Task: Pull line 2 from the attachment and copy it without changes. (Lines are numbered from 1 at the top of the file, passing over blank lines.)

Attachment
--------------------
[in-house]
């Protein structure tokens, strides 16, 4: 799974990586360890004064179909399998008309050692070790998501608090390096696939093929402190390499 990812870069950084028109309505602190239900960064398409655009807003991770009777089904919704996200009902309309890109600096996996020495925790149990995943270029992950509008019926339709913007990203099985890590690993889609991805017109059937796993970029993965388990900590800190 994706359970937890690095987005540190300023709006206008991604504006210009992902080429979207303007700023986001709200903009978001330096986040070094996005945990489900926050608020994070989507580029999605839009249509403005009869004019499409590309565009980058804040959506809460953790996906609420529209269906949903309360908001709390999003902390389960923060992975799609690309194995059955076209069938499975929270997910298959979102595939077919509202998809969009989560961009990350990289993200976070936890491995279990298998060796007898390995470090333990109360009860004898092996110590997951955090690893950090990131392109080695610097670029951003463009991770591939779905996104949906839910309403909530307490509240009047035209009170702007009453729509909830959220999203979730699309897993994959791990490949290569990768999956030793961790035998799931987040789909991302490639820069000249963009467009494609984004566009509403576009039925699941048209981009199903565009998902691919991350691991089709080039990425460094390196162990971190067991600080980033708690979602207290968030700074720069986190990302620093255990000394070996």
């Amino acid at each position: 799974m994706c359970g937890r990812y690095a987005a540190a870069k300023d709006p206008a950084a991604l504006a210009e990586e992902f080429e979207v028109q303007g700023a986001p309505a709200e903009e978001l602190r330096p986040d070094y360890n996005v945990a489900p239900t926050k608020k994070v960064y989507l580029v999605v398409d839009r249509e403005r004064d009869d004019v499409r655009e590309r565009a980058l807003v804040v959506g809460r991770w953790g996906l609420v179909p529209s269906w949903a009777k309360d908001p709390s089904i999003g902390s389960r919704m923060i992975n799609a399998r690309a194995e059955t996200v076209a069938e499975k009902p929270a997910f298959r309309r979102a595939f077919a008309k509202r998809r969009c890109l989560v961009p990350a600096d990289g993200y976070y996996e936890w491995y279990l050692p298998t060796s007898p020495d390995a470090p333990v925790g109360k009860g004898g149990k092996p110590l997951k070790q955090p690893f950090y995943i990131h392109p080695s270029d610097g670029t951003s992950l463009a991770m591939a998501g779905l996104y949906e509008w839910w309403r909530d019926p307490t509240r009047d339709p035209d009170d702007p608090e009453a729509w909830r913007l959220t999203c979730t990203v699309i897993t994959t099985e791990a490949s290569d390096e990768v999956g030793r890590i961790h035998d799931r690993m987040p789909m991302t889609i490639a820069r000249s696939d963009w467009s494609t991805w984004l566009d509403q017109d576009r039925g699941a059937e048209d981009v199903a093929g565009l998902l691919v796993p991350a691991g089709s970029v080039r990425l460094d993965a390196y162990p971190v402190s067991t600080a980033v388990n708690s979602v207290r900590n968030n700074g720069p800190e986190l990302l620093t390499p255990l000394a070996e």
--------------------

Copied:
């Protein structure tokens, strides 16, 4: 799974990586360890004064179909399998008309050692070790998501608090390096696939093929402190390499 990812870069950084028109309505602190239900960064398409655009807003991770009777089904919704996200009902309309890109600096996996020495925790149990995943270029992950509008019926339709913007990203099985890590690993889609991805017109059937796993970029993965388990900590800190 994706359970937890690095987005540190300023709006206008991604504006210009992902080429979207303007700023986001709200903009978001330096986040070094996005945990489900926050608020994070989507580029999605839009249509403005009869004019499409590309565009980058804040959506809460953790996906609420529209269906949903309360908001709390999003902390389960923060992975799609690309194995059955076209069938499975929270997910298959979102595939077919509202998809969009989560961009990350990289993200976070936890491995279990298998060796007898390995470090333990109360009860004898092996110590997951955090690893950090990131392109080695610097670029951003463009991770591939779905996104949906839910309403909530307490509240009047035209009170702007009453729509909830959220999203979730699309897993994959791990490949290569990768999956030793961790035998799931987040789909991302490639820069000249963009467009494609984004566009509403576009039925699941048209981009199903565009998902691919991350691991089709080039990425460094390196162990971190067991600080980033708690979602207290968030700074720069986190990302620093255990000394070996």